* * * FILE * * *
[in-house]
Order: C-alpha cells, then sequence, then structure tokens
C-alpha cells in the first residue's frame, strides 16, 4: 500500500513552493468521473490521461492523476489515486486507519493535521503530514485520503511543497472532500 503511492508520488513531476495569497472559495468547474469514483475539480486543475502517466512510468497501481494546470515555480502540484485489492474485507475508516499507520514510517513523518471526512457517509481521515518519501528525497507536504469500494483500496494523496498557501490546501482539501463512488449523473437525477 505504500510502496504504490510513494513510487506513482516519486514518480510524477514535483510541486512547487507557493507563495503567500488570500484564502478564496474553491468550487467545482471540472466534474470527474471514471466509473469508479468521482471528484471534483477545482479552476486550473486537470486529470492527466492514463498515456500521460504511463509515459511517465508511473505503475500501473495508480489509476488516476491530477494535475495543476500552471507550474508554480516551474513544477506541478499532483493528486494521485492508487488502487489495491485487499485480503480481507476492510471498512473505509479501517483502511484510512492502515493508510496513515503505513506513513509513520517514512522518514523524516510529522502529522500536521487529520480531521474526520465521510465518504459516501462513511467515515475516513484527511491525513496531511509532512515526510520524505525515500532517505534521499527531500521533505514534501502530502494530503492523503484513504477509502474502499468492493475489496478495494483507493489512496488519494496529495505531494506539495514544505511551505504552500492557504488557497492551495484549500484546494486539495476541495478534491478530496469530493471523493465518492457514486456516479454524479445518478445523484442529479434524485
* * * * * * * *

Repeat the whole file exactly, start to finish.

[in-house]
Order: C-alpha cells, then sequence, then structure tokens
C-alpha cells in the first residue's frame, strides 16, 4: 500500500513552493468521473490521461492523476489515486486507519493535521503530514485520503511543497472532500 503511492508520488513531476495569497472559495468547474469514483475539480486543475502517466512510468497501481494546470515555480502540484485489492474485507475508516499507520514510517513523518471526512457517509481521515518519501528525497507536504469500494483500496494523496498557501490546501482539501463512488449523473437525477 505504500510502496504504490510513494513510487506513482516519486514518480510524477514535483510541486512547487507557493507563495503567500488570500484564502478564496474553491468550487467545482471540472466534474470527474471514471466509473469508479468521482471528484471534483477545482479552476486550473486537470486529470492527466492514463498515456500521460504511463509515459511517465508511473505503475500501473495508480489509476488516476491530477494535475495543476500552471507550474508554480516551474513544477506541478499532483493528486494521485492508487488502487489495491485487499485480503480481507476492510471498512473505509479501517483502511484510512492502515493508510496513515503505513506513513509513520517514512522518514523524516510529522502529522500536521487529520480531521474526520465521510465518504459516501462513511467515515475516513484527511491525513496531511509532512515526510520524505525515500532517505534521499527531500521533505514534501502530502494530503492523503484513504477509502474502499468492493475489496478495494483507493489512496488519494496529495505531494506539495514544505511551505504552500492557504488557497492551495484549500484546494486539495476541495478534491478530496469530493471523493465518492457514486456516479454524479445518478445523484442529479434524485